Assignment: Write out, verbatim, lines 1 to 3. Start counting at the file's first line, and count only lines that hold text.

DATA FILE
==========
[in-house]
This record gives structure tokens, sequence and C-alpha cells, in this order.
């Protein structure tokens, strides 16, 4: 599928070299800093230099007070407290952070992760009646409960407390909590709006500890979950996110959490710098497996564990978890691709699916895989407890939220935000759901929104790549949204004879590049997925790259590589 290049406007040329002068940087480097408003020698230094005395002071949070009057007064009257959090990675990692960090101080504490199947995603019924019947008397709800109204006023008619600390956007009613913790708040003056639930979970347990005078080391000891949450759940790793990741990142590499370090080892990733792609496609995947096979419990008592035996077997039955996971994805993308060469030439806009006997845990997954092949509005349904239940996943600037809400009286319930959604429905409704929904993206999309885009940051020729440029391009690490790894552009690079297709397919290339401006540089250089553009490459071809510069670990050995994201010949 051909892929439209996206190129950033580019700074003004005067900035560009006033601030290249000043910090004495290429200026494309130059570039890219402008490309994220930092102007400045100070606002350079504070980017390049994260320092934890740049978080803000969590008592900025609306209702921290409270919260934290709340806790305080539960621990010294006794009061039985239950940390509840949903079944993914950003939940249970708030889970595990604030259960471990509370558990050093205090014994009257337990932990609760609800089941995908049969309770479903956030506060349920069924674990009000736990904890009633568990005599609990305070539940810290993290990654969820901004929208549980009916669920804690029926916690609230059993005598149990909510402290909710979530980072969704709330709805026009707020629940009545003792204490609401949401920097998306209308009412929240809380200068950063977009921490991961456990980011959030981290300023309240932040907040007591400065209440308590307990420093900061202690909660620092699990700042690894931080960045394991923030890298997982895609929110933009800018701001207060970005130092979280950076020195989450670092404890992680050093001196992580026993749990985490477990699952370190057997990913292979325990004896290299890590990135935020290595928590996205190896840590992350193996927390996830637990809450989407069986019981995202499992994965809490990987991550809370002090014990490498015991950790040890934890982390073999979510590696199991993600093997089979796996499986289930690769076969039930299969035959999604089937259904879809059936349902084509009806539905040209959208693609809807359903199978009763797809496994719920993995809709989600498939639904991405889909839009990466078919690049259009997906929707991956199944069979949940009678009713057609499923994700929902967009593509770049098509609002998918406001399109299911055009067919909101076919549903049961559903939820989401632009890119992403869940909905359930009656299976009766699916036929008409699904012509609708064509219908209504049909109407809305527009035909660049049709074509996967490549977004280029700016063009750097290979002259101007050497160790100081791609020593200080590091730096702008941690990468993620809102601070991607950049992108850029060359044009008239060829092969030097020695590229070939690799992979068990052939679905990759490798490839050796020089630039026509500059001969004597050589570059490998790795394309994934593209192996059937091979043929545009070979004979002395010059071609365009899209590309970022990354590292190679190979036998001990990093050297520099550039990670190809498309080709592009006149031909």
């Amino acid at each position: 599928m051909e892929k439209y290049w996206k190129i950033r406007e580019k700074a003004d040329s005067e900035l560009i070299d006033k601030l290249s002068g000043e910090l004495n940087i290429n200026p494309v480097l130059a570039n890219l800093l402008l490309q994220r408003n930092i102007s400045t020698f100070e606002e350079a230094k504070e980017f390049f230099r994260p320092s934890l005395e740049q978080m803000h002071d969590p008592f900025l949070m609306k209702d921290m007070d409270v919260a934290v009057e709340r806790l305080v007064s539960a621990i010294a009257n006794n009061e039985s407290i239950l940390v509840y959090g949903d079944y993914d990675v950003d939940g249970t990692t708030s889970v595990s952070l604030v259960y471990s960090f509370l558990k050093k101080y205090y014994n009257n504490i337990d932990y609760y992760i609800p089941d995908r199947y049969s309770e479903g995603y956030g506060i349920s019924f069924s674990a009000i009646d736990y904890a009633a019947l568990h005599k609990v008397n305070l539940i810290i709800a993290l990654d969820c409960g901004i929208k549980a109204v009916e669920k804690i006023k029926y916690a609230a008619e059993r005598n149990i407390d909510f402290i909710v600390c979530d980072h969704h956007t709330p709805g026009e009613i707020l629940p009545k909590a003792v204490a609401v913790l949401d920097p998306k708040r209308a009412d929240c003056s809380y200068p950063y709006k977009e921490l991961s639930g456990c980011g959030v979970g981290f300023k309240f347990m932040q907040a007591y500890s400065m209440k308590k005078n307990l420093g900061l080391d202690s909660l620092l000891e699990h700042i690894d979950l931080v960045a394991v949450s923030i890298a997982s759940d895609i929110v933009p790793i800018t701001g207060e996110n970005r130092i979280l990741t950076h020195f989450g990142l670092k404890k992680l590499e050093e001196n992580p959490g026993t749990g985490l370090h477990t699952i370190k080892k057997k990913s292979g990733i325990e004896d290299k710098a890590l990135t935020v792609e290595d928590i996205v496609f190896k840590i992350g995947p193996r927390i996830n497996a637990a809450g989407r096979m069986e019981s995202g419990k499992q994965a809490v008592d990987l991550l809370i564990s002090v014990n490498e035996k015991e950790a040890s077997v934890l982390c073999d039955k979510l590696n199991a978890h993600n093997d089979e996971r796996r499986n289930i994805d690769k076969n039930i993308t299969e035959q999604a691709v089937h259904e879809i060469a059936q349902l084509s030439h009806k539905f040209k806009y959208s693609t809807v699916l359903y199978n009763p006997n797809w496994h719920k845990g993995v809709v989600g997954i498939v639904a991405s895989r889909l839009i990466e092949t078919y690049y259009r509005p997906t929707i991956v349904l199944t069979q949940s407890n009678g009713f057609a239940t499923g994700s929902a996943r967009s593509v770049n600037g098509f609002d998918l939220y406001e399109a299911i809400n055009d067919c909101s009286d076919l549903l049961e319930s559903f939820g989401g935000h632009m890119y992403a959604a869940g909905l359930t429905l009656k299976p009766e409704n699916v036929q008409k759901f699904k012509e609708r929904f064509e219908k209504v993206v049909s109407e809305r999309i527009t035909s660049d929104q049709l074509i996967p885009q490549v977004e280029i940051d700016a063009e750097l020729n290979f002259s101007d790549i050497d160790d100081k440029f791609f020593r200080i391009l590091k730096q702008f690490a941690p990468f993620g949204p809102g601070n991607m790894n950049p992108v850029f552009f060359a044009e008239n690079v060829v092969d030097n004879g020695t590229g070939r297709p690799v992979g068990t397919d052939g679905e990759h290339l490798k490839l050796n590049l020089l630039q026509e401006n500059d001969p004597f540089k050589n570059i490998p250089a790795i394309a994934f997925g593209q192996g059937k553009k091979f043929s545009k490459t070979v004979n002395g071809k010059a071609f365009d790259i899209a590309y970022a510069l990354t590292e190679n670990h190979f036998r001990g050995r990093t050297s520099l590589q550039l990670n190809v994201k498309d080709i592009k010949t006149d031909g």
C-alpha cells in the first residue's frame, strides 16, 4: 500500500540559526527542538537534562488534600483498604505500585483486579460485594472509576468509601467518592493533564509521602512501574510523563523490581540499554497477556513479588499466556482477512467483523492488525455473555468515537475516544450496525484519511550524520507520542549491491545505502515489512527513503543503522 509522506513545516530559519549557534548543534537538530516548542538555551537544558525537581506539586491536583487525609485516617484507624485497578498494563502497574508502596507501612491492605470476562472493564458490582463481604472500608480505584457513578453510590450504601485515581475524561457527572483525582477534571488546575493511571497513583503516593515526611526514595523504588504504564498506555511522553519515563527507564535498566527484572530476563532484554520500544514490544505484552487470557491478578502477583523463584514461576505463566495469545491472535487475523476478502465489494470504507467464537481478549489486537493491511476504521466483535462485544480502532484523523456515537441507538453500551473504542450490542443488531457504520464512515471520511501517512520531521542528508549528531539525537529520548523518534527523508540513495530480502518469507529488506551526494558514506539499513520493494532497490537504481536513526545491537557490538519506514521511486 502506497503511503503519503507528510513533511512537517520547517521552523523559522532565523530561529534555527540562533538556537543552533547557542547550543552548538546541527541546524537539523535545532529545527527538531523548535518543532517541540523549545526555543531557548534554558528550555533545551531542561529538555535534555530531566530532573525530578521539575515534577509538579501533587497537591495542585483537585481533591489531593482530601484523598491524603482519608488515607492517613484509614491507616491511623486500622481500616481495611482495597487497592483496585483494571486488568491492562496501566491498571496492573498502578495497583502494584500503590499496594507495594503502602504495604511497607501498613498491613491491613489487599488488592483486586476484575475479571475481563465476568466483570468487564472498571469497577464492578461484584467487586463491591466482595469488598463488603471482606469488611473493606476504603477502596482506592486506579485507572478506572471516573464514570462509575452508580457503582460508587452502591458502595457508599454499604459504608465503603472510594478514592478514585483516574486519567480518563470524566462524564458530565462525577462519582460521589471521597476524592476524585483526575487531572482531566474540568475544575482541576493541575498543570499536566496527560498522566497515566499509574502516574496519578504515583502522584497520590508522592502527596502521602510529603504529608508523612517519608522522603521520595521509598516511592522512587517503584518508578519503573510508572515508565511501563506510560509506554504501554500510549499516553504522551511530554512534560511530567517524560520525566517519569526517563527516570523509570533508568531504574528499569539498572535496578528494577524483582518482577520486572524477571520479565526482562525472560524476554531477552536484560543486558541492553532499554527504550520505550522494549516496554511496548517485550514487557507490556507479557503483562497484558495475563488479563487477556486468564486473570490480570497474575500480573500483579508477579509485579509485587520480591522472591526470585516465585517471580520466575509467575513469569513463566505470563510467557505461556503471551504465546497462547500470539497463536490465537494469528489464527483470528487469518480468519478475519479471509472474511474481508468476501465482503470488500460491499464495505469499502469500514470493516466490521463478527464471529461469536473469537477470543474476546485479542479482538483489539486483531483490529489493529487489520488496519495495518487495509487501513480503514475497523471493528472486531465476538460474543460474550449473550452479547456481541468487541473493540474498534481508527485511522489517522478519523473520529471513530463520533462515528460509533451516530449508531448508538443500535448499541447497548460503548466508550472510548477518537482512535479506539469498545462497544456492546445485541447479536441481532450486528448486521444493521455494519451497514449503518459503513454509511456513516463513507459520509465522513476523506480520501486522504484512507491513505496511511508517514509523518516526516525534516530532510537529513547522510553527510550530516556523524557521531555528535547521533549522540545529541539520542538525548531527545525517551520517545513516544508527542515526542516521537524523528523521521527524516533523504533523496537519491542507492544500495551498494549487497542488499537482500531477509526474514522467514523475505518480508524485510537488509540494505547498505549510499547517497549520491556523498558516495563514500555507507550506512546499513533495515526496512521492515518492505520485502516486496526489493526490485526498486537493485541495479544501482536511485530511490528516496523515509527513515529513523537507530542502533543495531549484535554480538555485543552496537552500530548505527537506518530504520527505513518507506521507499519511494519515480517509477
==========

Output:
[in-house]
This record gives structure tokens, sequence and C-alpha cells, in this order.
């Protein structure tokens, strides 16, 4: 599928070299800093230099007070407290952070992760009646409960407390909590709006500890979950996110959490710098497996564990978890691709699916895989407890939220935000759901929104790549949204004879590049997925790259590589 290049406007040329002068940087480097408003020698230094005395002071949070009057007064009257959090990675990692960090101080504490199947995603019924019947008397709800109204006023008619600390956007009613913790708040003056639930979970347990005078080391000891949450759940790793990741990142590499370090080892990733792609496609995947096979419990008592035996077997039955996971994805993308060469030439806009006997845990997954092949509005349904239940996943600037809400009286319930959604429905409704929904993206999309885009940051020729440029391009690490790894552009690079297709397919290339401006540089250089553009490459071809510069670990050995994201010949 051909892929439209996206190129950033580019700074003004005067900035560009006033601030290249000043910090004495290429200026494309130059570039890219402008490309994220930092102007400045100070606002350079504070980017390049994260320092934890740049978080803000969590008592900025609306209702921290409270919260934290709340806790305080539960621990010294006794009061039985239950940390509840949903079944993914950003939940249970708030889970595990604030259960471990509370558990050093205090014994009257337990932990609760609800089941995908049969309770479903956030506060349920069924674990009000736990904890009633568990005599609990305070539940810290993290990654969820901004929208549980009916669920804690029926916690609230059993005598149990909510402290909710979530980072969704709330709805026009707020629940009545003792204490609401949401920097998306209308009412929240809380200068950063977009921490991961456990980011959030981290300023309240932040907040007591400065209440308590307990420093900061202690909660620092699990700042690894931080960045394991923030890298997982895609929110933009800018701001207060970005130092979280950076020195989450670092404890992680050093001196992580026993749990985490477990699952370190057997990913292979325990004896290299890590990135935020290595928590996205190896840590992350193996927390996830637990809450989407069986019981995202499992994965809490990987991550809370002090014990490498015991950790040890934890982390073999979510590696199991993600093997089979796996499986289930690769076969039930299969035959999604089937259904879809059936349902084509009806539905040209959208693609809807359903199978009763797809496994719920993995809709989600498939639904991405889909839009990466078919690049259009997906929707991956199944069979949940009678009713057609499923994700929902967009593509770049098509609002998918406001399109299911055009067919909101076919549903049961559903939820989401632009890119992403869940909905359930009656299976009766699916036929008409699904012509609708064509219908209504049909109407809305527009035909660049049709074509996967490549977004280029700016063009750097290979002259101007050497160790100081791609020593200080590091730096702008941690990468993620809102601070991607950049992108850029060359044009008239060829092969030097020695590229070939690799992979068990052939679905990759490798490839050796020089630039026509500059001969004597050589570059490998790795394309994934593209192996059937091979043929545009070979004979002395010059071609365009899209590309970022990354590292190679190979036998001990990093050297520099550039990670190809498309080709592009006149031909």